There are at least two Kidger families who have counted Coleorton as home:
The Kidgers who ran the abattoir, butchers and shop from Yew Tree House (previously The White House?) in School Lane and were part owners of Peggs Green mine until it went into liquidation in 1859. They also built the row of cottages which became Froggarts Cottage in the 1970s.
Another Kidger family were miners who came to Coleorton via mines in South Derbyshire. They lived and worked in Coleorton for many years before the mines started to close and then they moved northwards, always to the next up-and-coming mining area.
Thomas Kiddyer* arrived in Repton, south Derbyshire in the early 1730s. In 1735 he married a widow Anne Eaton at nearby Twyford. The marriage was the subject of a Marriage Bond held at the Diocese of Lichfield because, in this case, Anne was 37 and Thomas only 25. Anne already had 3 children and went on to have 3 more with Thomas, 2 of whom survived.
Seeking employment for Thomas the new family tried their hand in Burton-upon-Trent around 1745. That didn't seem to work out and by 1747 possibly after being removed under Poor Law. They appear in Thringstone and then Coleorton where father Thomas and sons Thomas and Richard worked in the coalmines. At this time young Thomas was aged 10 and Richard started in the pit when he was 7 years old.
Both brothers married and raised families in Coleorton and worked in the local pits. It appears that during the 1770s production at collieries like Paddock at Coleorton was decreasing and employment prospects were getting precarious.
I have spoken to local historian Denis Baker about this situation and it appears likely that Thomas and Richard were aware of the situation in Coleorton and were looking elsewhere. In 1772 Richard sought formal settlement in Repton and his elder brother tried in 1775 but neither succeeded.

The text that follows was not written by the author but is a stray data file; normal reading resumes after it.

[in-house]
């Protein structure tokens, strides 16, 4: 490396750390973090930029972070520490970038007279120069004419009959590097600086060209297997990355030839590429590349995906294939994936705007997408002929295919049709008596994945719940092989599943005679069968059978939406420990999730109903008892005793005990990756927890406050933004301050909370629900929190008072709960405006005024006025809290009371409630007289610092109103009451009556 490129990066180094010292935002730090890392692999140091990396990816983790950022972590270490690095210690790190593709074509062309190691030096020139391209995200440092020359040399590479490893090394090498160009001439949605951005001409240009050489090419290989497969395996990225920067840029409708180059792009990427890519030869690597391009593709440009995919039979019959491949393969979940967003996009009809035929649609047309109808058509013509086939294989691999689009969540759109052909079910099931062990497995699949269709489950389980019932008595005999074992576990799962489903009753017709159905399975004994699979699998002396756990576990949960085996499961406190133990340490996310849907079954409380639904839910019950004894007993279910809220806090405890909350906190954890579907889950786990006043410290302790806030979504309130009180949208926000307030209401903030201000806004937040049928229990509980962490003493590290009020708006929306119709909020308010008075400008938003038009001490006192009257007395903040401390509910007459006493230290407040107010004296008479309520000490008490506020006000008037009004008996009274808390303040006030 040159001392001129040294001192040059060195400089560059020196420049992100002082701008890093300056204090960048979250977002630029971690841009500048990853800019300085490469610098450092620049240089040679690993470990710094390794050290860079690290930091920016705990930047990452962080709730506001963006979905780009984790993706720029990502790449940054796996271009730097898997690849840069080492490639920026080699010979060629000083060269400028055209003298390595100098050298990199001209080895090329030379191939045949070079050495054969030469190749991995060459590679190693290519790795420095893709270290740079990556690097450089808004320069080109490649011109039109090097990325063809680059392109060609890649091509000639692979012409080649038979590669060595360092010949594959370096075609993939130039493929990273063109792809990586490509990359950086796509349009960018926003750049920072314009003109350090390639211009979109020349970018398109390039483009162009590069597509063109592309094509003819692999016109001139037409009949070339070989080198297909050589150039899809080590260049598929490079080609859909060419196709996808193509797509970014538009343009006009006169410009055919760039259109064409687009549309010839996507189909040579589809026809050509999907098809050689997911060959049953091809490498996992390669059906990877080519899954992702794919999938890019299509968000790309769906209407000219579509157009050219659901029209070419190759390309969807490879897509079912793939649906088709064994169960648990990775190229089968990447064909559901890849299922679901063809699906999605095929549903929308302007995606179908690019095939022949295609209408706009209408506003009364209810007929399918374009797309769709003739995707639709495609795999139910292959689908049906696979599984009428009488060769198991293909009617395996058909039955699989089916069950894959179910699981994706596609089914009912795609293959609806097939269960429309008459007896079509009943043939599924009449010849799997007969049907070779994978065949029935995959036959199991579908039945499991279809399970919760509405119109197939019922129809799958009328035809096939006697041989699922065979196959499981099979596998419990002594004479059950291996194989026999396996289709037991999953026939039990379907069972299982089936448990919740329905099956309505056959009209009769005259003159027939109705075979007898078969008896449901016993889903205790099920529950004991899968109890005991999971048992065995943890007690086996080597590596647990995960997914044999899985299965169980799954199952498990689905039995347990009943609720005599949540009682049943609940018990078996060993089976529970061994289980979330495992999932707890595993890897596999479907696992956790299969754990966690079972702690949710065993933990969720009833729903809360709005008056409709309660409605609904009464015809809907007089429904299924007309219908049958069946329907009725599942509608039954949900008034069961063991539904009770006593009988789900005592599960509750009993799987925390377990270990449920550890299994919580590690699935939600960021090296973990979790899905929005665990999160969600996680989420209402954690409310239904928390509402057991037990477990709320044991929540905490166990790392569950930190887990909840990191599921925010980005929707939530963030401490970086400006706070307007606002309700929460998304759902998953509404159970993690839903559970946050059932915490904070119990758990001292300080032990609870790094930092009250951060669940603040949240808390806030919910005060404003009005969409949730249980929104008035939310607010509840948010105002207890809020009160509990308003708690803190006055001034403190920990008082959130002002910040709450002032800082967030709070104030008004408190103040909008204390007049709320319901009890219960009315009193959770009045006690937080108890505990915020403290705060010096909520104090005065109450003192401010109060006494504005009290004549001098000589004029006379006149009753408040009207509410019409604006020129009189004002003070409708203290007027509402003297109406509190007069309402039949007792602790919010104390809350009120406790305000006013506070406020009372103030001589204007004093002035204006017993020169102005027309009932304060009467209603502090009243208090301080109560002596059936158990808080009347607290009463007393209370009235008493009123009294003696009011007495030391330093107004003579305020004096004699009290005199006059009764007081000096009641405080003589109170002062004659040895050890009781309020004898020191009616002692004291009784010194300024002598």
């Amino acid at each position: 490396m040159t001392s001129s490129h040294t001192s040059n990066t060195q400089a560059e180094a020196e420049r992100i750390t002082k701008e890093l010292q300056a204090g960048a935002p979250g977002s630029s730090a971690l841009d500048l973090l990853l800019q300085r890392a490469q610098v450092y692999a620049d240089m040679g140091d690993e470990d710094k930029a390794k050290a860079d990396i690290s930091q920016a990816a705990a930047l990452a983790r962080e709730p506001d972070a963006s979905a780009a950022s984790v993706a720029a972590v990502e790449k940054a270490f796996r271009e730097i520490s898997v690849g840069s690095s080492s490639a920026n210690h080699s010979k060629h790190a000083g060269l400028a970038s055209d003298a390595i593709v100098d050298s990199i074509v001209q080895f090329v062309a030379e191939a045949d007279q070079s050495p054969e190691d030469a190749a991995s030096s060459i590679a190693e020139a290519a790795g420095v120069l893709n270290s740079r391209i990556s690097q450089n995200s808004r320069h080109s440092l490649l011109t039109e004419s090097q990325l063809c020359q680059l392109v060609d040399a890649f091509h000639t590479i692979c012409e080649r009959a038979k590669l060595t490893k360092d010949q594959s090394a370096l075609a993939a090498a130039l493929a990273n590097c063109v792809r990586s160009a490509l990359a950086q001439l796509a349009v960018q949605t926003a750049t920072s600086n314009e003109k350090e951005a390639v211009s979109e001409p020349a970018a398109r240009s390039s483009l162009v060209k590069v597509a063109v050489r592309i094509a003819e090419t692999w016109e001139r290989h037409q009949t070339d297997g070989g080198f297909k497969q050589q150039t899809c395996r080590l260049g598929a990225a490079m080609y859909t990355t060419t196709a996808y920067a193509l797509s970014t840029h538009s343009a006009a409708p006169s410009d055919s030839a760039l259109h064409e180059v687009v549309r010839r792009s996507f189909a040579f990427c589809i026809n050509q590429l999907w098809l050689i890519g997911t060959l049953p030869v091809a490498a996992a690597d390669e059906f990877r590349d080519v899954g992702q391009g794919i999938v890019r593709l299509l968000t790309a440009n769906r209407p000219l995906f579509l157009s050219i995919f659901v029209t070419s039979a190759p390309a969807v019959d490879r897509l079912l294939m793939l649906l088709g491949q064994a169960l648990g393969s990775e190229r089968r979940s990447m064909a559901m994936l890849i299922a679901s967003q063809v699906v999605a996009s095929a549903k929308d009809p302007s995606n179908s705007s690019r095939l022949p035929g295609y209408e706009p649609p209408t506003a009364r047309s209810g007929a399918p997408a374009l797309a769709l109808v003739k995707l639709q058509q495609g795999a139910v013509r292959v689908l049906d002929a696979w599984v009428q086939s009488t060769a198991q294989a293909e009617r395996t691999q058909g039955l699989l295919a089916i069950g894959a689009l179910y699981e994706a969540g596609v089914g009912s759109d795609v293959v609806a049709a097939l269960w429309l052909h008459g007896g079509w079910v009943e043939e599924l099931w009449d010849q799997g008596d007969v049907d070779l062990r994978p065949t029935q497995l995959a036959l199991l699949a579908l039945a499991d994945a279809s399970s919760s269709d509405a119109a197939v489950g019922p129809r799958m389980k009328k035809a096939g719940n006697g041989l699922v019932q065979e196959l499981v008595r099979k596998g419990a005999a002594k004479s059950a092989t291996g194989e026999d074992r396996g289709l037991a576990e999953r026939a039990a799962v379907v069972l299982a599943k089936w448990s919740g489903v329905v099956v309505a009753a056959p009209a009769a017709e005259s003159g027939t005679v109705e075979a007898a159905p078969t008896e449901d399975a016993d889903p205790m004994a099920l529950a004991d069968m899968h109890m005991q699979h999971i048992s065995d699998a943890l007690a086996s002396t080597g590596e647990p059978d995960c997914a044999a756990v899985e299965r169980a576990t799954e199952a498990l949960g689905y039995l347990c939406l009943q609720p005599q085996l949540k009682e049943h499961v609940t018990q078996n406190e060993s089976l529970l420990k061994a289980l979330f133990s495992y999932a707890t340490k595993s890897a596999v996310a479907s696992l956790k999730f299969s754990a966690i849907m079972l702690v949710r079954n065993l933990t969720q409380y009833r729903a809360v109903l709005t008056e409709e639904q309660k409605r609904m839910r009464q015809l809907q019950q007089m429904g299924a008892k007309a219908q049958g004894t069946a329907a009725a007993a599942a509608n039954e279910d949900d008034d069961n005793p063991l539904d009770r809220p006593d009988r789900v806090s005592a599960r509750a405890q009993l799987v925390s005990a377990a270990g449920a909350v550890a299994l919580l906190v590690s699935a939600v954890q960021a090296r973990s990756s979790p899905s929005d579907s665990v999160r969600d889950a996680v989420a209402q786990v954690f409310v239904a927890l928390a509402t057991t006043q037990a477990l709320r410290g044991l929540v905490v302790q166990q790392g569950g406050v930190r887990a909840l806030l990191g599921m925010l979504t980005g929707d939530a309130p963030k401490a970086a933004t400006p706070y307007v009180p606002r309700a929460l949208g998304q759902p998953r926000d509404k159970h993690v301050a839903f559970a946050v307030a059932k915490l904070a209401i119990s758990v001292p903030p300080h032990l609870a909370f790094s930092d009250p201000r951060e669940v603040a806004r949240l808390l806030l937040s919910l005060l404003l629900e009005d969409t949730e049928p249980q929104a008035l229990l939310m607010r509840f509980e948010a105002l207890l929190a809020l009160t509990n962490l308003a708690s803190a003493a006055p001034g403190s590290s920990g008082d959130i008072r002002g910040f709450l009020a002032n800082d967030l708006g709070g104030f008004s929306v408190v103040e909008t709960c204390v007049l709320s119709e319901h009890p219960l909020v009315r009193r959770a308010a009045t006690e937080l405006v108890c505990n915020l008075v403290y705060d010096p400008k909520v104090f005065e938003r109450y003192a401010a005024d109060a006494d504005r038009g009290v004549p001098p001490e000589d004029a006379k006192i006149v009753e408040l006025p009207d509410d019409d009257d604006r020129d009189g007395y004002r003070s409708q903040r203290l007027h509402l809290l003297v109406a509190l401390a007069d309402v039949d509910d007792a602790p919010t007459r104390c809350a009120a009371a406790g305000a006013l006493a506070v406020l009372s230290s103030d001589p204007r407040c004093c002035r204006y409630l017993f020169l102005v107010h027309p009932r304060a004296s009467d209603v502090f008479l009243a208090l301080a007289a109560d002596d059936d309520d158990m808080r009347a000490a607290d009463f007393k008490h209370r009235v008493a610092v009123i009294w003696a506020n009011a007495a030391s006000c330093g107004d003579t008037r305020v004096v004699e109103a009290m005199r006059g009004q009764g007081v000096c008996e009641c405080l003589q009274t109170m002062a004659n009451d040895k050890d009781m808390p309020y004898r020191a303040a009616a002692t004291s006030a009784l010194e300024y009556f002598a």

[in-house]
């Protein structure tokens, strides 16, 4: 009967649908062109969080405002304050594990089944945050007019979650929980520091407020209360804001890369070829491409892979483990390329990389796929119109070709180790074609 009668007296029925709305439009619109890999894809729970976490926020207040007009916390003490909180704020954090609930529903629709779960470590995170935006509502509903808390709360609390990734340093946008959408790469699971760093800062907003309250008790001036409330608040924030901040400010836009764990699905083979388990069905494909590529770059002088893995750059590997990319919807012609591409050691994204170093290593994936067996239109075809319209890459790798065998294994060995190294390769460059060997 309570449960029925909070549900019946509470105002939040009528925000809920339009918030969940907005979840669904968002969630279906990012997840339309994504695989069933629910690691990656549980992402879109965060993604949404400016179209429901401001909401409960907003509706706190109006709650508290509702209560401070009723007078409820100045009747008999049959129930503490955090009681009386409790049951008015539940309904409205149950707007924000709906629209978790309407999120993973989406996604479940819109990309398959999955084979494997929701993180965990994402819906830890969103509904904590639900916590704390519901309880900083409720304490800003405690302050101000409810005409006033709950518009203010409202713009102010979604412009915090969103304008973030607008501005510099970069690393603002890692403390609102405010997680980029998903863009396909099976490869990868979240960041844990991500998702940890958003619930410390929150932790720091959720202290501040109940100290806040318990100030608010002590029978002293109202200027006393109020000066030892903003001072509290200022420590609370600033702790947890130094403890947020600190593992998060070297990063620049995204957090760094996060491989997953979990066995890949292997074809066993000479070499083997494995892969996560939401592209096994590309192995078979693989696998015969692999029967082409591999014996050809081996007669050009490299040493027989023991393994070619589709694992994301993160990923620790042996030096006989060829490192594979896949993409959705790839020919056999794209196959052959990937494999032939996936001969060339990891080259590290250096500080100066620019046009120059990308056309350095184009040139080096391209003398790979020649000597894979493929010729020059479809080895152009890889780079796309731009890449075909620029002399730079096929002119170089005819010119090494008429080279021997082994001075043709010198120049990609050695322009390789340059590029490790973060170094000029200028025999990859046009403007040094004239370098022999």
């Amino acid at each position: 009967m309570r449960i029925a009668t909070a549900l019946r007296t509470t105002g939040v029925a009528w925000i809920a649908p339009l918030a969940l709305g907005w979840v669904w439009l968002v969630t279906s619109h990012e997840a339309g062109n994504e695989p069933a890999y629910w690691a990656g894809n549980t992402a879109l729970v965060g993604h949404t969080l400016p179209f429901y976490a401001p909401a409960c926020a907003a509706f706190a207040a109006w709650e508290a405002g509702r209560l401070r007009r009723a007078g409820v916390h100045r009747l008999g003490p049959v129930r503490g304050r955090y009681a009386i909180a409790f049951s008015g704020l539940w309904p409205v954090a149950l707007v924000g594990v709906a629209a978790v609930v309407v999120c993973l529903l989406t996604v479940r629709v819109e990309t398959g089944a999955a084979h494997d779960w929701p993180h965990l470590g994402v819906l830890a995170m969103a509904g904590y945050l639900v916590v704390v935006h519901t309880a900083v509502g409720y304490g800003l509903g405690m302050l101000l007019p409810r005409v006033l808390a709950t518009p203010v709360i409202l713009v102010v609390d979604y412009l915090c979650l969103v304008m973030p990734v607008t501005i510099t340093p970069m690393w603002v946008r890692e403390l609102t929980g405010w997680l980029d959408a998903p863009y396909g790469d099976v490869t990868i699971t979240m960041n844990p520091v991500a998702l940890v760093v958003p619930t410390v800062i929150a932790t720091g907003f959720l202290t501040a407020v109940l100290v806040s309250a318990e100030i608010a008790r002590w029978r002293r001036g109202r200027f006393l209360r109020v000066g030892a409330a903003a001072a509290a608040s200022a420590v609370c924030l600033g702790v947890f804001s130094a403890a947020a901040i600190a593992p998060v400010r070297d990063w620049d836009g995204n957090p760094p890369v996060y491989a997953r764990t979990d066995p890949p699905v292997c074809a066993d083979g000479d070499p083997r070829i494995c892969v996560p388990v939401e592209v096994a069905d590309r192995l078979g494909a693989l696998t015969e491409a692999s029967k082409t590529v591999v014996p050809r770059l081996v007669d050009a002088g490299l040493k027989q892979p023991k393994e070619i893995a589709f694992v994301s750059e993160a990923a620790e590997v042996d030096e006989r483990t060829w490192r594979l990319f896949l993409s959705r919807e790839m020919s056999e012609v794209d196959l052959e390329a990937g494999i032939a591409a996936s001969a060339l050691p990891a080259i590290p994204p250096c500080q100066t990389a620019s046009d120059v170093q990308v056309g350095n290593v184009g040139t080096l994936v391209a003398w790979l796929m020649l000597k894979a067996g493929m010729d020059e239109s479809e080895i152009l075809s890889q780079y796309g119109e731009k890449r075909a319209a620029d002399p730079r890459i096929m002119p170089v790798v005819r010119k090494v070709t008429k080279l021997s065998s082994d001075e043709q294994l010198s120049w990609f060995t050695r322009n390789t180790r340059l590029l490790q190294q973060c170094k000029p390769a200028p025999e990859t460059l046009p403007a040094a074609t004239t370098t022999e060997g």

The brothers decided that their future lay elsewhere and it is likely that mine owners in Chesterfield, directly or indirectly, convinced them to relocate to Chesterfield in north Derbyshire. It may have been that the brothers were seen as good workers and some inducement (or possibly hollow promises!) persuaded them.
Whatever the circumstances, the two Kidger (the name had changed by now) families now started to appear in the parish registers of St Mary, Chesterfield - the "twisted spire" church. Sadly Thomas' wife Ellen died in Chesterfield in 1780, not long after they had moved north.
The Kidgers settled in Chesterfield and worked in the mines and there are many of my ancestors in that area to this day.
However - and this is where I come in - some Kidger miners looked to move again, this time to Lancashire. The earliest migrant was Thomas Kidger who appeared in Hollinwood, a mining area of Oldham, where his fifth child George was baptised. It seems a temporary move because by 1794 Thomas' family were back in Chesterfield.
However there seemed to be discussion amongst the extended mining family in Chesterfield about work opportunities in Lancashire and in 1797 my namesake John Kidger is in Hollinwood working in the mine and marries a miner's daughter Nancy Iles.
Around the same time my direct ancestor (my GGGG grandfather) Joshua Kidger moves to Alt, a hamlet situated between Oldham and my birthplace, Ashton-Under-Lyne. He is joined in Alt a few years later by his older brother and his sister Anne with her husband and family. All the working males were, it goes without saying, coalminers.
* Kiddyer, Kiddier, Kyddier, Kidiar are all the same surname depending on how the name was recorded in parish registers and other formal documents. The name changed to Kidger around 1800.